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Wikipedia defines strongly continuous group action as follows:

A group action of a topological group G on a topological space X is said to be strongly continuous if for all x in X, the map g ↦ g.x is continuous with respect to the respective topologies.

My issue with this is that with this definition, every continuous group action is strongly continuous:

Suppose $G$ acts continuously on the space $X$. Then for all $x\in X$, the map $g\mapsto g\cdot x$ can be decomposed as $$G \xrightarrow{\;r_x\;} G\times X \xrightarrow{\;\alpha\;} X, $$ where $\alpha$ is multiplication and $r_x\colon g\mapsto (g,x)$. But $\alpha$ is continuous by definition, and it's clear that $r_x$ is continuous (if $U\times V$ is a cylinder set in $G\times X$, then $r_x^{-1}(U\times V)=U$, which is open). Thus, the map $g\mapsto g \cdot x$ is continuous for all $x\in X$. Hence, by the definition above, the action of $G$ on $X$ is strongly continuous.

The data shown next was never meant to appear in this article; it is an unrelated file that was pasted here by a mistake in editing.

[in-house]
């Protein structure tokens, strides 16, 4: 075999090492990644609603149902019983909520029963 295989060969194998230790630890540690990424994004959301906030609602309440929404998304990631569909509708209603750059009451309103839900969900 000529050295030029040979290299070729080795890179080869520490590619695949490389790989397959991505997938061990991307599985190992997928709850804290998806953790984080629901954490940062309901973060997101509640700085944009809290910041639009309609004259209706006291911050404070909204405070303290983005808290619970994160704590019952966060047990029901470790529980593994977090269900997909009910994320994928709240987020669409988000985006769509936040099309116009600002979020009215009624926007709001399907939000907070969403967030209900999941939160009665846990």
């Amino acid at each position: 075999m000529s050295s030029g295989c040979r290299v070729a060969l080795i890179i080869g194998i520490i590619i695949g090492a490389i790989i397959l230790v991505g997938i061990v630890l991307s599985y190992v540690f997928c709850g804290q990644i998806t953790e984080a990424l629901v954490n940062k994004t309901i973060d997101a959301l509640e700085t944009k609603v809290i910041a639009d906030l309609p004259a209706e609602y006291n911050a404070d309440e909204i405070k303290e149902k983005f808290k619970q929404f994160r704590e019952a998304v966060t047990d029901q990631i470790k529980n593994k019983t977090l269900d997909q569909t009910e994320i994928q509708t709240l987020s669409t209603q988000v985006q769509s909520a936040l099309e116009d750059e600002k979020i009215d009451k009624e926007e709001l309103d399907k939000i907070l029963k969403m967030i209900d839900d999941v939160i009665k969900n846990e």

Am I missing something?

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What is meant by respective topologies? –  Berci Feb 27 '13 at 17:18
@Berci You have a topological group $G$ and a topological space $X$. Both of which must have topologies. The action $\alpha : G \times X \to X$ goes from the topological space $G \times X$ to the topological space $X$. The respective topologies are the product topology on $G \times X$ and the topology on $X$. –  Fly by Night Feb 27 '13 at 17:51
See also: mathoverflow.net/questions/66394 –  Martin Apr 12 '13 at 17:08

1 Answer 1

up vote 8 down vote accepted

That's a feature, not a bug. Strong continuity is actually supposed to be a weaker condition than continuity (see also strong operator topology, which is weaker than the norm topology). For example, the action of $\mathbb{R}$ on $L^2(\mathbb{R})$ by translation is strongly continuous if $L^2(\mathbb{R})$ is given the norm topology but not continuous.

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